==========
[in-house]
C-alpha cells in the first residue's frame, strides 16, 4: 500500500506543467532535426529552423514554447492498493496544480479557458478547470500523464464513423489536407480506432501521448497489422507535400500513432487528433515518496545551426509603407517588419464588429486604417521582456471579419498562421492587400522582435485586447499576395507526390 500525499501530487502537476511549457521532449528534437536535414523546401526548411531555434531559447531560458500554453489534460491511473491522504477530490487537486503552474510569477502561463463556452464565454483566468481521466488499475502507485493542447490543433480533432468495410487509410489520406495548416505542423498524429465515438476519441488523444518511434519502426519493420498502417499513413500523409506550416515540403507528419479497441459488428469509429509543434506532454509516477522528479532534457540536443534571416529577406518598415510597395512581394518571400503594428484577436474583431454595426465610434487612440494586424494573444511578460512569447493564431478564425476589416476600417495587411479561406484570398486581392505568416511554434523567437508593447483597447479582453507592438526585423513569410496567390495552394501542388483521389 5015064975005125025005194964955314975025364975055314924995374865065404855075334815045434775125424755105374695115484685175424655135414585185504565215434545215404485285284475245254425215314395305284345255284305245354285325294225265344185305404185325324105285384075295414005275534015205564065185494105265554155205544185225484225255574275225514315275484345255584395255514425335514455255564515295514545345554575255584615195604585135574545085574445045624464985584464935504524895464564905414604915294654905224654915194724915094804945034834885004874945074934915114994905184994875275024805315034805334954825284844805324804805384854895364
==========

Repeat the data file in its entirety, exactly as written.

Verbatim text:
[in-house]
C-alpha cells in the first residue's frame, strides 16, 4: 500500500506543467532535426529552423514554447492498493496544480479557458478547470500523464464513423489536407480506432501521448497489422507535400500513432487528433515518496545551426509603407517588419464588429486604417521582456471579419498562421492587400522582435485586447499576395507526390 500525499501530487502537476511549457521532449528534437536535414523546401526548411531555434531559447531560458500554453489534460491511473491522504477530490487537486503552474510569477502561463463556452464565454483566468481521466488499475502507485493542447490543433480533432468495410487509410489520406495548416505542423498524429465515438476519441488523444518511434519502426519493420498502417499513413500523409506550416515540403507528419479497441459488428469509429509543434506532454509516477522528479532534457540536443534571416529577406518598415510597395512581394518571400503594428484577436474583431454595426465610434487612440494586424494573444511578460512569447493564431478564425476589416476600417495587411479561406484570398486581392505568416511554434523567437508593447483597447479582453507592438526585423513569410496567390495552394501542388483521389 5015064975005125025005194964955314975025364975055314924995374865065404855075334815045434775125424755105374695115484685175424655135414585185504565215434545215404485285284475245254425215314395305284345255284305245354285325294225265344185305404185325324105285384075295414005275534015205564065185494105265554155205544185225484225255574275225514315275484345255584395255514425335514455255564515295514545345554575255584615195604585135574545085574445045624464985584464935504524895464564905414604915294654905224654915194724915094804945034834885004874945074934915114994905184994875275024805315034805334954825284844805324804805384854895364